Why does super take a class name as the argument?

Leif K-Brooks eurleif at ecritters.biz
Fri Oct 15 22:27:13 CEST 2004

Chris Green wrote:
> I've done a bit of searching in the language reference and a couple
> pages referring the behavior of super() but I can't find any
> discussion of why super needs the name of the class as an argument.

Think about it. In this code:

class A(object):
     def do_stuff(self):
         print "A is doing stuff now."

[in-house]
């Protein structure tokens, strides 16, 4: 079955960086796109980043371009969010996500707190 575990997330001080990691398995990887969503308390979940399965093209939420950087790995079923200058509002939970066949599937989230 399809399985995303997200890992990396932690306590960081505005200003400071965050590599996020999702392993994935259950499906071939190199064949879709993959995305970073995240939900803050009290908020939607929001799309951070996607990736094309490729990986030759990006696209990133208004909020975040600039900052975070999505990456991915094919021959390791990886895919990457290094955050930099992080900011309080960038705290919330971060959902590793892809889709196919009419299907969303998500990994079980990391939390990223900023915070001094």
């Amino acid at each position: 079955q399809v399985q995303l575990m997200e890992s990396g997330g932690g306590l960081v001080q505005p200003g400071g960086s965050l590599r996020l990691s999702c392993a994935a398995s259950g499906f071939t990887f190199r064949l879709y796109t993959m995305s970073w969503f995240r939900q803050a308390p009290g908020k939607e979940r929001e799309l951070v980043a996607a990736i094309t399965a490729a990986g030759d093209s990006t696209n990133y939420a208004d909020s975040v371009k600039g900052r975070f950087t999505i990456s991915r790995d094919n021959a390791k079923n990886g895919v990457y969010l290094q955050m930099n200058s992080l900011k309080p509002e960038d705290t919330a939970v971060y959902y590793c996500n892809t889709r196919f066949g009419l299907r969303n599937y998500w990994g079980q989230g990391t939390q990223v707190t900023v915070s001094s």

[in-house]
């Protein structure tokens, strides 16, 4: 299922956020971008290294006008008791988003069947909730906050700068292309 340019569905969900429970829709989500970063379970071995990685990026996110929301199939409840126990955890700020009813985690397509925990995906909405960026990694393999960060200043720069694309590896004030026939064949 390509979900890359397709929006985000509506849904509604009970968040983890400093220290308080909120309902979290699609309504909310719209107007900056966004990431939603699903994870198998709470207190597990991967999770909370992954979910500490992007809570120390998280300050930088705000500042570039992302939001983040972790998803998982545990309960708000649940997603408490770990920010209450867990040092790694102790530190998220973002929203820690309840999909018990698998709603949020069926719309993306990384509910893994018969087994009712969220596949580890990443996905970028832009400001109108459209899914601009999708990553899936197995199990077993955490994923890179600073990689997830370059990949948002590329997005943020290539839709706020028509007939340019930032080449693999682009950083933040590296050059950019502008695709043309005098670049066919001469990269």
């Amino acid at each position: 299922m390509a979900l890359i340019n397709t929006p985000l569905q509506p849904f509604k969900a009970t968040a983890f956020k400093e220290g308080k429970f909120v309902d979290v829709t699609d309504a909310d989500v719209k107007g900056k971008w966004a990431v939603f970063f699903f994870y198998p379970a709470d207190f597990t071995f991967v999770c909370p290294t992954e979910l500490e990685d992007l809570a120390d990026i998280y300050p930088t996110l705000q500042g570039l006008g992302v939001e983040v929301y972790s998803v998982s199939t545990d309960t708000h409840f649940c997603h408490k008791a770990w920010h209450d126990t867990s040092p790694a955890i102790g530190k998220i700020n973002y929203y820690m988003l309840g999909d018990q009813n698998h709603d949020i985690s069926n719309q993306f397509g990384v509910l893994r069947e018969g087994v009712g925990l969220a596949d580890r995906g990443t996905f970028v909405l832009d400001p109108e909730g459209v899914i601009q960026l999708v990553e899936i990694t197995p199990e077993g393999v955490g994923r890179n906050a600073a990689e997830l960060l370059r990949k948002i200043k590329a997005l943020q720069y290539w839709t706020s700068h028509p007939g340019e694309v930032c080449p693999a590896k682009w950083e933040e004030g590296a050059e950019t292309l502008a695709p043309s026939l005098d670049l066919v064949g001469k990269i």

class B(A):
     def do_stuff(self):
         super(B, self).do_stuff()
         print "B is doing stuff now."

class C(B):
     def do_stuff(self):
         super(C, self).do_stuff()
         print "C is doing stuff now."

How would Python know that B should call C's do_stuff() method instead 
of its own if there was no class argument? The self argument would be 
exactly the same when C called super() as when B called it. There has 
been some talk of making super into a language keyword instead of a 
type, though; that would eliminate the need to even pass in self.

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